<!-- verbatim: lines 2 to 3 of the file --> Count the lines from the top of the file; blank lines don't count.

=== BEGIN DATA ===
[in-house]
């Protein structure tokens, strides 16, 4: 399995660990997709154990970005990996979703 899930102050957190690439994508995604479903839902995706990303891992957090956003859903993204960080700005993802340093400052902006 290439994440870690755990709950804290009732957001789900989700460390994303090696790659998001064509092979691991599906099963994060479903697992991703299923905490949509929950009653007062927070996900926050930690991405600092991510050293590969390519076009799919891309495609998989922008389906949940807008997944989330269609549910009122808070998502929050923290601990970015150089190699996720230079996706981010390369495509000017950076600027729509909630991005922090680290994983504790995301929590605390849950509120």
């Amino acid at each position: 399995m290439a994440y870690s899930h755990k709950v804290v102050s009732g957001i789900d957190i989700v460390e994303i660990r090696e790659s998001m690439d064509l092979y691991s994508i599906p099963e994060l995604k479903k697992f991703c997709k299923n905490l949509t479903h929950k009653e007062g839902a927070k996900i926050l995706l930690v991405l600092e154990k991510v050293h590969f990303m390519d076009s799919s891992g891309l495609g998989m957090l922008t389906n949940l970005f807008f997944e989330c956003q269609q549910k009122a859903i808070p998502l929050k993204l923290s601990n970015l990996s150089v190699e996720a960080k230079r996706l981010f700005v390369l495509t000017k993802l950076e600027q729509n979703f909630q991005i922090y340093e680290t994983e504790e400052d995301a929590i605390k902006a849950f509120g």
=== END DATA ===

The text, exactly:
């Protein structure tokens, strides 16, 4: 399995660990997709154990970005990996979703 899930102050957190690439994508995604479903839902995706990303891992957090956003859903993204960080700005993802340093400052902006 290439994440870690755990709950804290009732957001789900989700460390994303090696790659998001064509092979691991599906099963994060479903697992991703299923905490949509929950009653007062927070996900926050930690991405600092991510050293590969390519076009799919891309495609998989922008389906949940807008997944989330269609549910009122808070998502929050923290601990970015150089190699996720230079996706981010390369495509000017950076600027729509909630991005922090680290994983504790995301929590605390849950509120």
């Amino acid at each position: 399995m290439a994440y870690s899930h755990k709950v804290v102050s009732g957001i789900d957190i989700v460390e994303i660990r090696e790659s998001m690439d064509l092979y691991s994508i599906p099963e994060l995604k479903k697992f991703c997709k299923n905490l949509t479903h929950k009653e007062g839902a927070k996900i926050l995706l930690v991405l600092e154990k991510v050293h590969f990303m390519d076009s799919s891992g891309l495609g998989m957090l922008t389906n949940l970005f807008f997944e989330c956003q269609q549910k009122a859903i808070p998502l929050k993204l923290s601990n970015l990996s150089v190699e996720a960080k230079r996706l981010f700005v390369l495509t000017k993802l950076e600027q729509n979703f909630q991005i922090y340093e680290t994983e504790e400052d995301a929590i605390k902006a849950f509120g």